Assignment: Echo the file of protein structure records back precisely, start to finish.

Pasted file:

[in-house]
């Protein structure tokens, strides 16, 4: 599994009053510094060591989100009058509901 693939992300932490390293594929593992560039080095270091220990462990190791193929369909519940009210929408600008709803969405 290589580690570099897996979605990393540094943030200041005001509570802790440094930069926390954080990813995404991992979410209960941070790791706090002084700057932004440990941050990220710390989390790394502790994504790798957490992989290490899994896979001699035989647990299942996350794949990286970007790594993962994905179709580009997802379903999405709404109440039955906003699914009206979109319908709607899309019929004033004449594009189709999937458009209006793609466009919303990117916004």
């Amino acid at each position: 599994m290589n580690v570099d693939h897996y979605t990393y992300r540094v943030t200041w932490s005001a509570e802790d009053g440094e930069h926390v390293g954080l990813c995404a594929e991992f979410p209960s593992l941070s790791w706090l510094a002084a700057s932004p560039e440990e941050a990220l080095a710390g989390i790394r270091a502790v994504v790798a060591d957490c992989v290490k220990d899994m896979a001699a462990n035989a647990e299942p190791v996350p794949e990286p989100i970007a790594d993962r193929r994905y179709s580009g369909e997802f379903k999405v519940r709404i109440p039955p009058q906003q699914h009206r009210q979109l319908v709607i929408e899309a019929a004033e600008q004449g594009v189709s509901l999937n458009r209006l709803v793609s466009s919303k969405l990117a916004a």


[in-house]
């Protein structure tokens, strides 16, 4: 599994009053510094060591989100009058509901 693939992300932490390293594929593992560039080095270091220990462990190791193929369909519940009210929408600008709803969405 290589580690570099897996979605990393540094943030200041005001509570802790440094930069926390954080990813995404991992979410209960941070790791706090002084700057932004440990941050990220710390989390790394502790994504790798957490992989290490899994896979001699035989647990299942996350794949990286970007790594993962994905179709580009997802379903999405709404109440039955906003699914009206979109319908709607899309019929004033004449594009189709999937458009209006793609466009919303990117916004």
């Amino acid at each position: 599994m290589n580690v570099d693939h897996y979605t990393y992300r540094v943030t200041w932490s005001a509570e802790d009053g440094e930069h926390v390293g954080l990813c995404a594929e991992f979410p209960s593992l941070s790791w706090l510094a002084a700057s932004p560039e440990e941050a990220l080095a710390g989390i790394r270091a502790v994504v790798a060591d957490c992989v290490k220990d899994m896979a001699a462990n035989a647990e299942p190791v996350p794949e990286p989100i970007a790594d993962r193929r994905y179709s580009g369909e997802f379903k999405v519940r709404i109440p039955p009058q906003q699914h009206r009210q979109l319908v709607i929408e899309a019929a004033e600008q004449g594009v189709s509901l999937n458009r209006l709803v793609s466009s919303k969405l990117a916004a």